“We will do everything so that life can get back on its way,” said the Social Democratic minister, while reiterating Merkel’s promise to deliver aid “quickly and without bureaucracy.”

It is about solving the most pressing problems, such as securing damaged buildings and infrastructure in the regions most affected by the floods, as well as helping those who lost everything or are living in precarious conditions, without clean water or electricity.

“If more is needed, we will give more,” promised the minister.


The German federation of insurance companies (GDV) anticipated on Wednesday that the floods will cost them up to 5 billion euros (5.9 billion dollars) in compensation.

“We currently foresee insured losses of between 4 and 5 billion euros,” said Jörg Asmussen, general director of the federation of companies in the sector, in a statement.

The floods on July 14 and 15, the largest natural catastrophe in the country in recent decades, left 172 dead, according to the latest balance released today.


In Belgium, there were 31 deaths, bringing the total number of deaths due to heavy rains in Europe to 201.

In addition to the amount approved today, Berlin is also considering requesting European solidarity funds that provide financial support to the member states of the European Union (EU) in the event of a natural disaster.

This first aid will be complemented by “a program of reconstruction of billions of euros”, declared the minister of Finances, in an interview in the newspaper Rheinische Post, although it judged that it is still early to evaluate the needs.

The Belgian region of Wallonia will spend 2 billion euros on reconstruction due to the floods.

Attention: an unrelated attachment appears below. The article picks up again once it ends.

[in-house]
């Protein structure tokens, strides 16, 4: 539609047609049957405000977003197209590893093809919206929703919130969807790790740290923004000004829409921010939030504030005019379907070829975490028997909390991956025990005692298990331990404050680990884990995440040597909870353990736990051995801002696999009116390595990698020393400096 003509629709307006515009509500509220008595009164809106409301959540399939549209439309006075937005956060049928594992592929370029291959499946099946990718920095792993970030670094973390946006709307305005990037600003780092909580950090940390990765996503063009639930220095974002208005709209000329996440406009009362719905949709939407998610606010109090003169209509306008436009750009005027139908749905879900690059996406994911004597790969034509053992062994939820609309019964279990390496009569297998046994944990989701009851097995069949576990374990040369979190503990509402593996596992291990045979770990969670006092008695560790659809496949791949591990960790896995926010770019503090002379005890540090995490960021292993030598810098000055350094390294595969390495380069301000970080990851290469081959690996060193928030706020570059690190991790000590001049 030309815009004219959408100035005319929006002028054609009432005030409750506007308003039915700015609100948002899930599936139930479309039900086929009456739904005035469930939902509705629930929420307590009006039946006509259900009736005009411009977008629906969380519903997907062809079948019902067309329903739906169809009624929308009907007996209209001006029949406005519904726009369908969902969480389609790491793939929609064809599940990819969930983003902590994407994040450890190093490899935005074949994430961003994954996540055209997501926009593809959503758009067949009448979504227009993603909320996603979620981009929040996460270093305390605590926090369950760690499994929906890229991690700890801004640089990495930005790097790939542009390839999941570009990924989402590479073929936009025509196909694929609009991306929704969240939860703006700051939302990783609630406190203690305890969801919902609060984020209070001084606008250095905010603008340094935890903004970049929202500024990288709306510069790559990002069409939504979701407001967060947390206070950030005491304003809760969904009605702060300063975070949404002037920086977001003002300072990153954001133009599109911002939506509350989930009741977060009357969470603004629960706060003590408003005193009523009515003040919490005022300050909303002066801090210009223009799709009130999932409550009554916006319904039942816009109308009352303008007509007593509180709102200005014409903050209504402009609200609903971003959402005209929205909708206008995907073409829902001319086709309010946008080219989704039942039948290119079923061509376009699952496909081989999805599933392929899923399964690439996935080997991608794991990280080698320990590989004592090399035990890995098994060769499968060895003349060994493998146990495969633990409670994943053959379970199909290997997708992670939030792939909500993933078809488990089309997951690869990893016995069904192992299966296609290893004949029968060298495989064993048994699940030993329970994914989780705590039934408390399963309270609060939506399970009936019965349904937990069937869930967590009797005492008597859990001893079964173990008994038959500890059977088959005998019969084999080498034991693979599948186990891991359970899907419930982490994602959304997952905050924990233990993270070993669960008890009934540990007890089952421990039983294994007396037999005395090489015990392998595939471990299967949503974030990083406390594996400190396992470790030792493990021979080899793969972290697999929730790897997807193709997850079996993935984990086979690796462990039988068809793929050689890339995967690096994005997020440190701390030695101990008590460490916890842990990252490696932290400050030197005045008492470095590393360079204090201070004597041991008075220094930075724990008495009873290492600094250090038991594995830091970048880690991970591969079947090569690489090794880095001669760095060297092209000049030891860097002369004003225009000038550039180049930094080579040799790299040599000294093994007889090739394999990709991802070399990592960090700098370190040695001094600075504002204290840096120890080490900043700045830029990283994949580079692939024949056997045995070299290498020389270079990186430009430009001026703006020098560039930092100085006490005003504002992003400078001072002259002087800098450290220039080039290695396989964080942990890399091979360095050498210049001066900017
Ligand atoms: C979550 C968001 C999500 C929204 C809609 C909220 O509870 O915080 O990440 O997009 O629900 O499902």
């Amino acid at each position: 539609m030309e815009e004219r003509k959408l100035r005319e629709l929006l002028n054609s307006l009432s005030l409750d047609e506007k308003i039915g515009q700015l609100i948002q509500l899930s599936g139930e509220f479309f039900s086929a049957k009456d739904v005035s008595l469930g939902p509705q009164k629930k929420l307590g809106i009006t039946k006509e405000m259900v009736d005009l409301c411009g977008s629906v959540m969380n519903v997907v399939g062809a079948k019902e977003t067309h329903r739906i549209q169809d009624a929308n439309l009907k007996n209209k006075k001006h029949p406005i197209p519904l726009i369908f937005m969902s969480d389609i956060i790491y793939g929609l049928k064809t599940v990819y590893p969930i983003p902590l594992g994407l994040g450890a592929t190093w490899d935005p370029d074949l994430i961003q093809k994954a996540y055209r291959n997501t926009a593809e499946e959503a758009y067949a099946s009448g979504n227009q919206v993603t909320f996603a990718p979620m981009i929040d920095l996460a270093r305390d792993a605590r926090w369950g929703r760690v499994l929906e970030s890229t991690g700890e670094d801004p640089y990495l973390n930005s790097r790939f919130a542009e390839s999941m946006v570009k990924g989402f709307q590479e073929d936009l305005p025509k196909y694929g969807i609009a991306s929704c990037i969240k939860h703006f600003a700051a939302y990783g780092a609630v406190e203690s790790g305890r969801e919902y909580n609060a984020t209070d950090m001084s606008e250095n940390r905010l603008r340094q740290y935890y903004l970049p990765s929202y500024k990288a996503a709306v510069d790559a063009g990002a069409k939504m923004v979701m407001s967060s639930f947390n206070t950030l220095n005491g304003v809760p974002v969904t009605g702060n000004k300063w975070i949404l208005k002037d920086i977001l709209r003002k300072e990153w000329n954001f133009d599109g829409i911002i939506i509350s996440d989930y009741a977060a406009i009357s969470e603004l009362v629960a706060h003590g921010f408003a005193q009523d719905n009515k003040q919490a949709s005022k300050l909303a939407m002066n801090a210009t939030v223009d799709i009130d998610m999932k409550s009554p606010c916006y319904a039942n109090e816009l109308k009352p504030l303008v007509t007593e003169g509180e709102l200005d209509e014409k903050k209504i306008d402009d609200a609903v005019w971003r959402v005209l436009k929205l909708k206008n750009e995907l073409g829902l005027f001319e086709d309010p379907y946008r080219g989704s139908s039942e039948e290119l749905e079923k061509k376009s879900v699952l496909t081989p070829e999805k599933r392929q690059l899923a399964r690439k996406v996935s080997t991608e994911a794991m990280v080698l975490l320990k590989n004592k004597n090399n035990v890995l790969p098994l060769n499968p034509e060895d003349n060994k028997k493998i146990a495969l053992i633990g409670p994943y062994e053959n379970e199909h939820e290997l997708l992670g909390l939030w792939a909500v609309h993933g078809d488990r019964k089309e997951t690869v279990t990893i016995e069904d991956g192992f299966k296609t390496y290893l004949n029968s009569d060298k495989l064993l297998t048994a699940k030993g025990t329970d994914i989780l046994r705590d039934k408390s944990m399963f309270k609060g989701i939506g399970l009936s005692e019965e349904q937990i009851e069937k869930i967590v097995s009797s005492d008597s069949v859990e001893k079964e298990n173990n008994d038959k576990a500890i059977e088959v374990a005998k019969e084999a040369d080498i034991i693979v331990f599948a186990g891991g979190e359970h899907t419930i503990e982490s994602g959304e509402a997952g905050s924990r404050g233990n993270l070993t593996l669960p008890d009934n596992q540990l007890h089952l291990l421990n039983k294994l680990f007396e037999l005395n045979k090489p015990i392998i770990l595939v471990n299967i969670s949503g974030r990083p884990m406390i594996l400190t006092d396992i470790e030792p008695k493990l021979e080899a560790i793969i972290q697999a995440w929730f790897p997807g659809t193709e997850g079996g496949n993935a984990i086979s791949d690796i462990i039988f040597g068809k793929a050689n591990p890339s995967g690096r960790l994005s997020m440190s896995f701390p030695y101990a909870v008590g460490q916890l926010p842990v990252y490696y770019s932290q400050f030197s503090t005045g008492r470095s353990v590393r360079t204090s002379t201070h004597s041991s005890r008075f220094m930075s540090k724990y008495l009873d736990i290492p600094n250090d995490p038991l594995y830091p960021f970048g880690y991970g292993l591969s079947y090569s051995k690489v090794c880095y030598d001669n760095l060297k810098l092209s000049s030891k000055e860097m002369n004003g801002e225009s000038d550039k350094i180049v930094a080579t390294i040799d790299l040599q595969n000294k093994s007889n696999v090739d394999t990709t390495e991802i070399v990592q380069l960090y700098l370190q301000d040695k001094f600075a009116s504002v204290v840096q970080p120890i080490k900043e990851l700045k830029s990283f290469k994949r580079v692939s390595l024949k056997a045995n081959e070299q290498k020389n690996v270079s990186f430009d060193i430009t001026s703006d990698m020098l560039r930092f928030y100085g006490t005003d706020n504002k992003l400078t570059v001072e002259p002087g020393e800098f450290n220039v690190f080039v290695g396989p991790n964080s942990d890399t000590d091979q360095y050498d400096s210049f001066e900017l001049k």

During the 2013 Elbe and Danube floods, which affected eight regional states, the German state approved an aid fund of more than 8 billion euros (9.4 billion dollars).

The current cost could be much higher, acknowledged Scholz, who insisted on the unprecedented nature of the floods. “I remind you of the number of deaths registered so far, it is really dramatic,” he added.

A figure that could rise, said Sabine Lackner, vice president of the German Federal Agency for Technical Emergencies (THW), for the many missing.

“Unfortunately, it is unlikely that we will be able to find survivors,” he added.

During her visit on Tuesday to the medieval city of Bad Münstereifel (North Rhine-Westphalia), devastated by torrential rains, Angela Merkel assured that the reconstruction of the damaged cities and infrastructure will be “a long-term job”.

“We will not forget them,” he promised the inhabitants of Bad Münstereifel.

The conservative candidate for the German chancellery, Armin Laschet, spoke of “months, even years” before erasing the aftermath of the drama.

“In the Ahr valley, 20 of the 35 bridges were swept away. This gives an idea of ​​the enormous work that awaits us,” Transport Minister Andreas Scheuer said in an interview in the local daily Passauer Neue Presse.

The public rail company spoke of “massive damage” to 80 stations.

In Rhineland-Palatinate and North Rhine-Westphalia, the two states most affected by the floods, more than 600 kilometers of railways are destroyed.

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